#CPChatNow Recap- 11-20-2019

A certain familiarity takes over Wednesdays for those who participate in the weekly cerebral palsy Twitter chat #CPChatNow. Wednesday, November 20th proved no different. To tell you more, I am chat co-host Zachary Fenell. Welcome to your weekly recap.

In addition to our usual weekly chat, November 20th marked co-host Devin Axtman’s birthday. Although quite exhausted, long-time chat regular Hannah made sure to stop by to wish Devin a happy birthday.

Participants enjoy a certain sense of familiarity every Wednesday night.

Fellow long-time regular Blemi, along with Devin and I all responded mentioning we miss Hannah. Furthermore Blemi suggested, if possible, Hannah try acupuncture. Blemi discussed recently starting acupuncture and as a result enjoying more energy.

Besides renewed energy levels, Blemi discussed a second newfound discovery. Breaking Bad!

#CPChatNow participants discuss RJ Mitte's character on Breaking Bad.

Naturally the Breaking Bad discussion led to talk about RJ Mitte’s character, Walter White Jr. Blemi liked how the show incorporated cerebral palsy without making the condition a big deal. Her comments interested me since earlier this year I read Zach Anner’s book If At Birth You Don’t Succeed. Within Anner critiqued Breaking Bad, feeling the show did not develop the Walter White Jr. character enough. Personally, I hold no opinion because I never watched an episode.

The Breaking Bad conversation also left Devin remembering the time he met RJ Mitte at a school event. In-particular Devin recalled talking orthotics with Mitte.

Speaking of talking to a cerebral palsy celebrity, I brought up a known name who possesses ties to our community.

Zachary and Devin discuss Maysoon's recently released audiobook Find Another Dream.

Back on Thursday, October 31st Maysoon Zayid released her audiobook Find Another Dream. I asked if anyone read the book yet. Devin shared Find Another Dream remains next on his list.

In addition to Zayid’s book release, another current event arose during the night’s dialogue.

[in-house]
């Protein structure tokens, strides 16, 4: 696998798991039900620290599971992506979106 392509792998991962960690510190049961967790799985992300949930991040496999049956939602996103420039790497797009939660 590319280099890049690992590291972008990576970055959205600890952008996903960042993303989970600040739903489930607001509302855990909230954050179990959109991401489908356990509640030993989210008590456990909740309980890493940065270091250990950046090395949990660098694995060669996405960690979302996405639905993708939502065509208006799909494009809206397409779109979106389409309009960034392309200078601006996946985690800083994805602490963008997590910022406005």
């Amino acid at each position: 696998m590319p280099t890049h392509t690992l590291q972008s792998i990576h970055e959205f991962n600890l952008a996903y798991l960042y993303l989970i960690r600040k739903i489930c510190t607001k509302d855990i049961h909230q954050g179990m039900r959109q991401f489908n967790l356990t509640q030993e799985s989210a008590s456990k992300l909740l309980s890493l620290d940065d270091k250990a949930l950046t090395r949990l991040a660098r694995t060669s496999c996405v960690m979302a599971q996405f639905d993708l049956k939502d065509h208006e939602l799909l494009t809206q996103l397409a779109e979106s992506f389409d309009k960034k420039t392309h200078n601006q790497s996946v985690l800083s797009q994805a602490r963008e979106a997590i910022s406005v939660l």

Zachary brings up the #DisorderedNotDrunk campaign.

AtaxiaUK’s #DisorderedNotDrunk campaign received a boost in attention when onlookers mistook Emmrdale actor James Moore’s cerebral palsy for drunkenness. The campaign asks people to share their stories about being mistaken for being drunk. I asked if anyone had a similar story. Grace said she had that happen all the time to her in college. What about you? Answer for the week’s extend-the-conversation question “When was a time somebody mistook your cerebral palsy for drunkenness?”

Comment below to answer. Additionally post your answers to your various social media accounts. Remember to use the hashtag #DisorderedNotDrunk too.

While remembering hashtags, remember to use our hashtag “#CPChatNow” to join the fun on Twitter. #CPChatNow happens every Wednesday, starting at 8pm ET.

Until then, remember. Don’t blend in. Blend out!

-Zachary

This week's extend-the-conversation question asks "When was a time somebody mistook your cerebral palsy for drunkenness?"
Leave your answer below!

#CPChatNow Recap- 11-06-2019

Election Day in the United States came and went, but Wednesday, November 6th, 2019 participants in the weekly cerebral palsy Twitter chat #CPChatNow maintained focus on issues. To tell you more I am #CPChatNow co-host Zachary Fenell. Like always, I will do that via your weekly recap.

Voting accessibility arose in conversation when I asked participants what their accessibility needs for voting are.

#CPChatNow participants discuss voting accessibility.

As my co-host Devin Axtman pointed out, accessibility at polling places is a huge problem. This left our own “Positivity Princess” Linds to ask if there were assistance signs outside where you can call for help. Devin answered yes, but still noted the problematic nature. Too many polling places are located in non-accessible buildings. You cannot help someone unable to enter the building.

Devin’s comments left me wondering how such buildings could be chosen as voting locations. Swiftly the dialogue transitioned to another important subject.

Voting accessibility conversation transitions to talk about the importance of representation.

Using a single hashtag Linds summarized the problem, #ThingsNoOneThinksAbout. Devin furthered her point, giving a real life example he recently experienced. His apartment built a new sidewalk out to the train station, but without a curb cut.

In my opinion Devin and Linds’ comments emphasizes the importance of representation. The decision making process needs to feature diverse voices. Such voices will ensure items like curb cuts no longer go overlooked.